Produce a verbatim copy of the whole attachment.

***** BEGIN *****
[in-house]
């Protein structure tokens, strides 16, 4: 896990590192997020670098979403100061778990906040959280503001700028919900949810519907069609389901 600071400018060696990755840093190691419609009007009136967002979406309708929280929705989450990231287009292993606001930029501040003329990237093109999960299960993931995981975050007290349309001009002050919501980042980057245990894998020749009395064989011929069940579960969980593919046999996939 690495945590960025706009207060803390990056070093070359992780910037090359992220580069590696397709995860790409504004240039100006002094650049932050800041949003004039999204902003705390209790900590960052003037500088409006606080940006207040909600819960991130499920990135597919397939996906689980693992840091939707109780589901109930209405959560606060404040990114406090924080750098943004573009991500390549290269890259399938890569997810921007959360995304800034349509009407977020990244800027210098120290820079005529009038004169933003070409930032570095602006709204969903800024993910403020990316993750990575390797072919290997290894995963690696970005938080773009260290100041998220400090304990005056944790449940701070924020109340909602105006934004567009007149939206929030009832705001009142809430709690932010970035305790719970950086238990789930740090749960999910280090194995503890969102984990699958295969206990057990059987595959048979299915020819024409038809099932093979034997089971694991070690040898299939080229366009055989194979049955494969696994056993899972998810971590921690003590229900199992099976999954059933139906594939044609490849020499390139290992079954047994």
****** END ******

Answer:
[in-house]
């Protein structure tokens, strides 16, 4: 896990590192997020670098979403100061778990906040959280503001700028919900949810519907069609389901 600071400018060696990755840093190691419609009007009136967002979406309708929280929705989450990231287009292993606001930029501040003329990237093109999960299960993931995981975050007290349309001009002050919501980042980057245990894998020749009395064989011929069940579960969980593919046999996939 690495945590960025706009207060803390990056070093070359992780910037090359992220580069590696397709995860790409504004240039100006002094650049932050800041949003004039999204902003705390209790900590960052003037500088409006606080940006207040909600819960991130499920990135597919397939996906689980693992840091939707109780589901109930209405959560606060404040990114406090924080750098943004573009991500390549290269890259399938890569997810921007959360995304800034349509009407977020990244800027210098120290820079005529009038004169933003070409930032570095602006709204969903800024993910403020990316993750990575390797072919290997290894995963690696970005938080773009260290100041998220400090304990005056944790449940701070924020109340909602105006934004567009007149939206929030009832705001009142809430709690932010970035305790719970950086238990789930740090749960999910280090194995503890969102984990699958295969206990057990059987595959048979299915020819024409038809099932093979034997089971694991070690040898299939080229366009055989194979049955494969696994056993899972998810971590921690003590229900199992099976999954059933139906594939044609490849020499390139290992079954047994």